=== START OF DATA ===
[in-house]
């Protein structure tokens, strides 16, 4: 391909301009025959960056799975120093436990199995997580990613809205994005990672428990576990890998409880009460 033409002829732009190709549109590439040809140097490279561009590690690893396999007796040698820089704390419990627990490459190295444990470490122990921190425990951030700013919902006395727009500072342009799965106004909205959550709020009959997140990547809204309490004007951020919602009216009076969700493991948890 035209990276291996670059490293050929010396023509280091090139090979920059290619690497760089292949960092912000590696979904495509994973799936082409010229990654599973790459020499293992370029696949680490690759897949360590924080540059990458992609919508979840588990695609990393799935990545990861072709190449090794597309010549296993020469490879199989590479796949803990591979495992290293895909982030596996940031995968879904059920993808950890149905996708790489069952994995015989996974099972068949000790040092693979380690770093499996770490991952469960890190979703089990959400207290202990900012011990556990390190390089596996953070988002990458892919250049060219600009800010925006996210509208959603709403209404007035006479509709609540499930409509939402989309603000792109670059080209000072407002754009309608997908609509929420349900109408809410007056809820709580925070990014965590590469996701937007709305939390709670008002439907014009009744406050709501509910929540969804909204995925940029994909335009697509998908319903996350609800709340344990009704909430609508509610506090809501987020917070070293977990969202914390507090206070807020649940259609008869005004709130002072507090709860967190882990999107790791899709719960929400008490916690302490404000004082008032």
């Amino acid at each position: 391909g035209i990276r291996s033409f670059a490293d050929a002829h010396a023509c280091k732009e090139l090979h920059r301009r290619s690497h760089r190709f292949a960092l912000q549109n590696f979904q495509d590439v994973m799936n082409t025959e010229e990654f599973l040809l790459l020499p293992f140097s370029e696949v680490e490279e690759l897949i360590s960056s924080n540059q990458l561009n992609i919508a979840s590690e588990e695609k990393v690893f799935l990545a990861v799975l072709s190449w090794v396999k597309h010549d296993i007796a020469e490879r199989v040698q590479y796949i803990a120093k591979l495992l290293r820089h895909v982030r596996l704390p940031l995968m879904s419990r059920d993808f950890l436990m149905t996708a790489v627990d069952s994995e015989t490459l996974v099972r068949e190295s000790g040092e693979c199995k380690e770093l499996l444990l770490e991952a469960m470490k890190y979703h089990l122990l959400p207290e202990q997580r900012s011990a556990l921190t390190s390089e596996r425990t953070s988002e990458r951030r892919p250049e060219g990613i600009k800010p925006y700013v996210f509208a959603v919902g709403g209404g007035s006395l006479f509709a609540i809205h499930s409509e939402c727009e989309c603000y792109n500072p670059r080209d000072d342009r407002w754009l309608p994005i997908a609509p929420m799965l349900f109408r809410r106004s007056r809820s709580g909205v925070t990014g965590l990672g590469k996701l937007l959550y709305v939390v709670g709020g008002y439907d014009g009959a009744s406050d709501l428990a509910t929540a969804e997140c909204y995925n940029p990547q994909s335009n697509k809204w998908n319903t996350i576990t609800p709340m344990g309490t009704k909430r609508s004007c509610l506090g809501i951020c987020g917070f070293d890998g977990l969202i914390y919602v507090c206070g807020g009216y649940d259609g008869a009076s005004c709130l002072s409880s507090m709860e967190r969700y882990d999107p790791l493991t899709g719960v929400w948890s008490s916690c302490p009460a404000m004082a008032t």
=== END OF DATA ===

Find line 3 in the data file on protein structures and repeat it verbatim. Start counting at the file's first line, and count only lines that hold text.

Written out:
């Amino acid at each position: 391909g035209i990276r291996s033409f670059a490293d050929a002829h010396a023509c280091k732009e090139l090979h920059r301009r290619s690497h760089r190709f292949a960092l912000q549109n590696f979904q495509d590439v994973m799936n082409t025959e010229e990654f599973l040809l790459l020499p293992f140097s370029e696949v680490e490279e690759l897949i360590s960056s924080n540059q990458l561009n992609i919508a979840s590690e588990e695609k990393v690893f799935l990545a990861v799975l072709s190449w090794v396999k597309h010549d296993i007796a020469e490879r199989v040698q590479y796949i803990a120093k591979l495992l290293r820089h895909v982030r596996l704390p940031l995968m879904s419990r059920d993808f950890l436990m149905t996708a790489v627990d069952s994995e015989t490459l996974v099972r068949e190295s000790g040092e693979c199995k380690e770093l499996l444990l770490e991952a469960m470490k890190y979703h089990l122990l959400p207290e202990q997580r900012s011990a556990l921190t390190s390089e596996r425990t953070s988002e990458r951030r892919p250049e060219g990613i600009k800010p925006y700013v996210f509208a959603v919902g709403g209404g007035s006395l006479f509709a609540i809205h499930s409509e939402c727009e989309c603000y792109n500072p670059r080209d000072d342009r407002w754009l309608p994005i997908a609509p929420m799965l349900f109408r809410r106004s007056r809820s709580g909205v925070t990014g965590l990672g590469k996701l937007l959550y709305v939390v709670g709020g008002y439907d014009g009959a009744s406050d709501l428990a509910t929540a969804e997140c909204y995925n940029p990547q994909s335009n697509k809204w998908n319903t996350i576990t609800p709340m344990g309490t009704k909430r609508s004007c509610l506090g809501i951020c987020g917070f070293d890998g977990l969202i914390y919602v507090c206070g807020g009216y649940d259609g008869a009076s005004c709130l002072s409880s507090m709860e967190r969700y882990d999107p790791l493991t899709g719960v929400w948890s008490s916690c302490p009460a404000m004082a008032t």